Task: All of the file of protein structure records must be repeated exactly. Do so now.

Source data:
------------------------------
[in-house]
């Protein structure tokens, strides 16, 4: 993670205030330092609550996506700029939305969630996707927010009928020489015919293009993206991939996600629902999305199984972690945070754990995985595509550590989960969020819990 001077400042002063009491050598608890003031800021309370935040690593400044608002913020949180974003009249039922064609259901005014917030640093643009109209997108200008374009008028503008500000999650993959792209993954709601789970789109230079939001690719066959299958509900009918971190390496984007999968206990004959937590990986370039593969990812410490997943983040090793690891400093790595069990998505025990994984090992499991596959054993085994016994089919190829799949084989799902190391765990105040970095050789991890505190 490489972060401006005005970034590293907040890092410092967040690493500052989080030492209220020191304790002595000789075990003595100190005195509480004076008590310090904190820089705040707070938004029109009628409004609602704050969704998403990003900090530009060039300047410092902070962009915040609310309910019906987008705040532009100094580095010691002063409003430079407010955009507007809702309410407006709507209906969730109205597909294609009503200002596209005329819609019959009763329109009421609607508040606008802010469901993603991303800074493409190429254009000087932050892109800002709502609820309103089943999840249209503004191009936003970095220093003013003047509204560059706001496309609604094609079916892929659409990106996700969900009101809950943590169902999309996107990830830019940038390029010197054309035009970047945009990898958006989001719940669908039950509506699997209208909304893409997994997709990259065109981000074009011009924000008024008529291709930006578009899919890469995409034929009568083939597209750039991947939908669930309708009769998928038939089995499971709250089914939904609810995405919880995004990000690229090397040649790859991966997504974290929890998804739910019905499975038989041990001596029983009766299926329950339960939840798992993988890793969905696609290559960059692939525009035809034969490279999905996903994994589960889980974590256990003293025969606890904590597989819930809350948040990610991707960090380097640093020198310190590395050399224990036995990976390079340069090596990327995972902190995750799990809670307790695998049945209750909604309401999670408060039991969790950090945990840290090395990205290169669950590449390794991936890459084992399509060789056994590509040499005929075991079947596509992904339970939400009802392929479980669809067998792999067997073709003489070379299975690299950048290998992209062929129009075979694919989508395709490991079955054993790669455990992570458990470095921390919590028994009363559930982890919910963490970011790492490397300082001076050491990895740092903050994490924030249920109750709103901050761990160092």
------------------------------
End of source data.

[in-house]
């Protein structure tokens, strides 16, 4: 993670205030330092609550996506700029939305969630996707927010009928020489015919293009993206991939996600629902999305199984972690945070754990995985595509550590989960969020819990 001077400042002063009491050598608890003031800021309370935040690593400044608002913020949180974003009249039922064609259901005014917030640093643009109209997108200008374009008028503008500000999650993959792209993954709601789970789109230079939001690719066959299958509900009918971190390496984007999968206990004959937590990986370039593969990812410490997943983040090793690891400093790595069990998505025990994984090992499991596959054993085994016994089919190829799949084989799902190391765990105040970095050789991890505190 490489972060401006005005970034590293907040890092410092967040690493500052989080030492209220020191304790002595000789075990003595100190005195509480004076008590310090904190820089705040707070938004029109009628409004609602704050969704998403990003900090530009060039300047410092902070962009915040609310309910019906987008705040532009100094580095010691002063409003430079407010955009507007809702309410407006709507209906969730109205597909294609009503200002596209005329819609019959009763329109009421609607508040606008802010469901993603991303800074493409190429254009000087932050892109800002709502609820309103089943999840249209503004191009936003970095220093003013003047509204560059706001496309609604094609079916892929659409990106996700969900009101809950943590169902999309996107990830830019940038390029010197054309035009970047945009990898958006989001719940669908039950509506699997209208909304893409997994997709990259065109981000074009011009924000008024008529291709930006578009899919890469995409034929009568083939597209750039991947939908669930309708009769998928038939089995499971709250089914939904609810995405919880995004990000690229090397040649790859991966997504974290929890998804739910019905499975038989041990001596029983009766299926329950339960939840798992993988890793969905696609290559960059692939525009035809034969490279999905996903994994589960889980974590256990003293025969606890904590597989819930809350948040990610991707960090380097640093020198310190590395050399224990036995990976390079340069090596990327995972902190995750799990809670307790695998049945209750909604309401999670408060039991969790950090945990840290090395990205290169669950590449390794991936890459084992399509060789056994590509040499005929075991079947596509992904339970939400009802392929479980669809067998792999067997073709003489070379299975690299950048290998992209062929129009075979694919989508395709490991079955054993790669455990992570458990470095921390919590028994009363559930982890919910963490970011790492490397300082001076050491990895740092903050994490924030249920109750709103901050761990160092």